It may sound easy as a concept, but there’s a difference between reading the words on a page, and engaging your child in a story read aloud. Below you’ll find my tips and tricks for a fun and interactive story time that both you and your child will enjoy at any time of the day!
Firstly, it’s always a good idea to peruse or even read your story time book ahead of time. This allows you to get used to the rhythm and rhyme of the book (if there is one) as well as helps you prepare for ultimate delivery of any story twists or surprises. This also allows you to prepare for any tough discussions you may want to have with your children as the book progresses (does the book use words your family normally does not approve of, does it introduce concepts your children may not be familiar with? all good things to know ahead of time!)
Next, read the room, and know your listener. If your kid has a short attention span, either normally or usually, perhaps stories with excessive words will not be well received. Sometimes, I’ll pick and choose sentences that give the gist of what the story is trying to convey, rather than read word for word if I think that the story needs to end quicker than anticipated. For very young readers, I may not even read the words on the page, and opt instead for a more interactive experience, asking them to point out pictures, or help me turn the page.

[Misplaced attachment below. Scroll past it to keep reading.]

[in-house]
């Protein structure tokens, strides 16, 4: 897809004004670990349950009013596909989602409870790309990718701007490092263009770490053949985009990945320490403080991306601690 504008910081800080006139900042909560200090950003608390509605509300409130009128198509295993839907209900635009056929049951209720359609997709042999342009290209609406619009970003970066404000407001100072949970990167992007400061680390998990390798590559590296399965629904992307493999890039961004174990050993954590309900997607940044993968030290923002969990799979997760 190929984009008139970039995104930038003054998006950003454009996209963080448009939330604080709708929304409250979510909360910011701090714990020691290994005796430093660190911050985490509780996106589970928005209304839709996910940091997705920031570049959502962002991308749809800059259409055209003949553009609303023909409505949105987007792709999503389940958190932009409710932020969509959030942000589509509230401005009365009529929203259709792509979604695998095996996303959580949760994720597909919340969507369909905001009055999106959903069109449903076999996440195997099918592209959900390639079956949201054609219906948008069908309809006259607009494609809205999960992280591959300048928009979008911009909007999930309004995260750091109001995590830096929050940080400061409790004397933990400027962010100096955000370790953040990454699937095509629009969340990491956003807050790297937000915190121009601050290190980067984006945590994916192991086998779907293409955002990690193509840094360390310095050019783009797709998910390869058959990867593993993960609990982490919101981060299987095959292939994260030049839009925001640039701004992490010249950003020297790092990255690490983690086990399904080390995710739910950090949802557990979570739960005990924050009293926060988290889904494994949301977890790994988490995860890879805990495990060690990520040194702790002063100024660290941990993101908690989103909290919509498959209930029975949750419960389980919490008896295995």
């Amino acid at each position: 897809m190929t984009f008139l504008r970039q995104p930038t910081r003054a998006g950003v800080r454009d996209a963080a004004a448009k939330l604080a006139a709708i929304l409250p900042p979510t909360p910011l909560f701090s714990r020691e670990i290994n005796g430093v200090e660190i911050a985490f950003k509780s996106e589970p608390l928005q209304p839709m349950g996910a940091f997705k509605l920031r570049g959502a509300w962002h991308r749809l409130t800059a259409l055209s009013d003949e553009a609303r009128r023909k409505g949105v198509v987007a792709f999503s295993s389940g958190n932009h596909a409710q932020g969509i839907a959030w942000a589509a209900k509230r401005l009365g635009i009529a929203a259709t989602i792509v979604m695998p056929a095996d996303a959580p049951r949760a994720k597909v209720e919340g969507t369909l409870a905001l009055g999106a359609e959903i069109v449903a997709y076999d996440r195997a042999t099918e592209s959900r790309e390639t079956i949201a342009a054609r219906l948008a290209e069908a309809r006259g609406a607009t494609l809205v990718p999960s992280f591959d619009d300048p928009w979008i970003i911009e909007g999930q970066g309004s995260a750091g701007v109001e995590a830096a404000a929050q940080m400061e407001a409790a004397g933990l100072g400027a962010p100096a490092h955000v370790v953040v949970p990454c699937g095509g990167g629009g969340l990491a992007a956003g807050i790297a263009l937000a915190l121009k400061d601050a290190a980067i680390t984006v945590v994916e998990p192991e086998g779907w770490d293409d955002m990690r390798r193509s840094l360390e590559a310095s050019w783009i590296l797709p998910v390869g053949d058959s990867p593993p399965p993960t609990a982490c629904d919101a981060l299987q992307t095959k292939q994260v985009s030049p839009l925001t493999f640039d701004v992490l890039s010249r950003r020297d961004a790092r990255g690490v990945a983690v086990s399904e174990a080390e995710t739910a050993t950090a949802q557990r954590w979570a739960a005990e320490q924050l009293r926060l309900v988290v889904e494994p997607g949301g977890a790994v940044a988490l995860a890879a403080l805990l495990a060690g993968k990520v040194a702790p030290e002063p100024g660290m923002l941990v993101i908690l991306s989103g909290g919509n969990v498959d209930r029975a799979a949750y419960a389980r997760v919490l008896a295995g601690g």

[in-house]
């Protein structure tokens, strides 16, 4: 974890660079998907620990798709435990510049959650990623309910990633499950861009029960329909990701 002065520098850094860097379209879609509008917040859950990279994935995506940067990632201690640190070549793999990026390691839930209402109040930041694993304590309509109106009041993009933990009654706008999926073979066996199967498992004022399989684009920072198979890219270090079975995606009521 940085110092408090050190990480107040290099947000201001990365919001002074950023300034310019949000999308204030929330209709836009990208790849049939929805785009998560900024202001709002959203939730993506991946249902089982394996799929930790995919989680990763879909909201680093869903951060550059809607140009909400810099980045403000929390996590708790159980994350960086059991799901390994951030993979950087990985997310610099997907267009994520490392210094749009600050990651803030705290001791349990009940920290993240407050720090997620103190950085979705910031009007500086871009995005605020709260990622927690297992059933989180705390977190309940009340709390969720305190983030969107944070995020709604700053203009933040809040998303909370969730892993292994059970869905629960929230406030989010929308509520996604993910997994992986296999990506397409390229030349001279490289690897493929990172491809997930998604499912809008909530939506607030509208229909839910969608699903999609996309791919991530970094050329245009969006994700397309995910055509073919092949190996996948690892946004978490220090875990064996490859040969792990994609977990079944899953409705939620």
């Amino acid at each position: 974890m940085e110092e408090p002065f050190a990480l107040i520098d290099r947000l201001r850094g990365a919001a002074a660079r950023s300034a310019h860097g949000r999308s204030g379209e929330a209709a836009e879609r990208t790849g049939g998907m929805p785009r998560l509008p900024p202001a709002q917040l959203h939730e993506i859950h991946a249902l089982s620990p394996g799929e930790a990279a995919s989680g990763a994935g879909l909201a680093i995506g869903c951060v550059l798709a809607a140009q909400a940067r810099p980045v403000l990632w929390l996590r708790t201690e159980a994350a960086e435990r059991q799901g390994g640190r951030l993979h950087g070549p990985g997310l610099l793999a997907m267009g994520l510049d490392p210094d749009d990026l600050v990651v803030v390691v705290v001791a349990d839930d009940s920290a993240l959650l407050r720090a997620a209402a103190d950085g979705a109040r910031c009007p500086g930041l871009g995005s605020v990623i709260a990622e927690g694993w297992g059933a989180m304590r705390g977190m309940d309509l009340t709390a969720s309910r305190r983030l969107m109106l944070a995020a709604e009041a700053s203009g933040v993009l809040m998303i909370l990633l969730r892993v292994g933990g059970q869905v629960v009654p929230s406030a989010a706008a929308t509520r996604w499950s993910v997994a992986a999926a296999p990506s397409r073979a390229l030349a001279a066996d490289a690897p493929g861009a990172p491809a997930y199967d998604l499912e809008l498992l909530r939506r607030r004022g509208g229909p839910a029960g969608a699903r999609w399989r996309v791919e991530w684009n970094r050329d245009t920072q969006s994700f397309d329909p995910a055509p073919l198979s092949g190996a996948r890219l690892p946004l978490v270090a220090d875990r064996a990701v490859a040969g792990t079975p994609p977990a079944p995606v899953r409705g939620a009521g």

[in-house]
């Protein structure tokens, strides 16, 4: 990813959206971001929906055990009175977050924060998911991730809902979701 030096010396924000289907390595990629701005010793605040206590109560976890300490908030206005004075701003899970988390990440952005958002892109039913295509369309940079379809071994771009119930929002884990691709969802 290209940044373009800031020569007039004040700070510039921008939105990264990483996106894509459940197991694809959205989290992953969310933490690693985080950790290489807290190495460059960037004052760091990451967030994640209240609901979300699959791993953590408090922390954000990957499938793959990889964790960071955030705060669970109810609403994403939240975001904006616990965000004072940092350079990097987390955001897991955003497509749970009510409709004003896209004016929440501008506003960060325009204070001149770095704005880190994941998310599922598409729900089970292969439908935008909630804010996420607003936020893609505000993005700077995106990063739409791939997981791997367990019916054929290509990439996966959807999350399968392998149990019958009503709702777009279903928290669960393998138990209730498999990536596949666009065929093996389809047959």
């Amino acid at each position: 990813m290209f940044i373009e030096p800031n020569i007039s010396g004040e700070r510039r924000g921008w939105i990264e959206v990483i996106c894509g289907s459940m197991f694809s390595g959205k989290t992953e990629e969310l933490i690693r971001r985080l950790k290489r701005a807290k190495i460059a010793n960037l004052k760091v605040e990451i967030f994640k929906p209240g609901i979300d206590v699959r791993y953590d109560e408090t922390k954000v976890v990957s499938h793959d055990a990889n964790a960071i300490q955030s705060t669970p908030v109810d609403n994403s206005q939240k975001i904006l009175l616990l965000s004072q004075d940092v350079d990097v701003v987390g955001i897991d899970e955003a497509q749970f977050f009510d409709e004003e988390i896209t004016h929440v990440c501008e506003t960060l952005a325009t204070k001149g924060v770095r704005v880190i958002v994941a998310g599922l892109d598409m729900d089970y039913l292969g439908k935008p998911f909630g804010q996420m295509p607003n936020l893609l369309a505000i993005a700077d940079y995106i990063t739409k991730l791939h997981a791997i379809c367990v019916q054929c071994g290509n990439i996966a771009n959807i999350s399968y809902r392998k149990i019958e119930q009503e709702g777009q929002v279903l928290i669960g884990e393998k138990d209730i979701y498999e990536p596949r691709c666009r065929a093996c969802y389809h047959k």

Alternately, if I am reading to a beginner reader, I’ll point out the words that I read as I go. I may pause while pointing out words, to see if my reader can recognize them (sight words like “the,” “and,” “or,” and others are seen so frequently in books, and beginner readers can build up their reading arsenal early on with this trick)
Try to read your story time go to’s in the same cadence. This allows younger kids to become confident in their ability to memorize and “read” the books themselves (which is a developmental goal!) and their participation makes it more fun and exciting!
Ask questions after new books. Ask what they liked and didn’t like. Ask them specific questions about the story, help them remember what was read, and really think about what happened. Even if it’s a “just for fun” story, working on their language and retelling skills helps them immensely in their communication throughout the other parts of their day.
Use funny voices. Get louder and quieter if applicable, especially if it’s not. Be as animated as you can, and care less about getting the wording exactly right, and more about making the story enjoyable. If your child enjoys the story, you’ll have more opportunities to perfect your reading. If they’re bored, they won’t want to read it again.
Above all, enjoy yourself while you read a loud, and let your energy rub off on who you’re reading to! Happy Reading!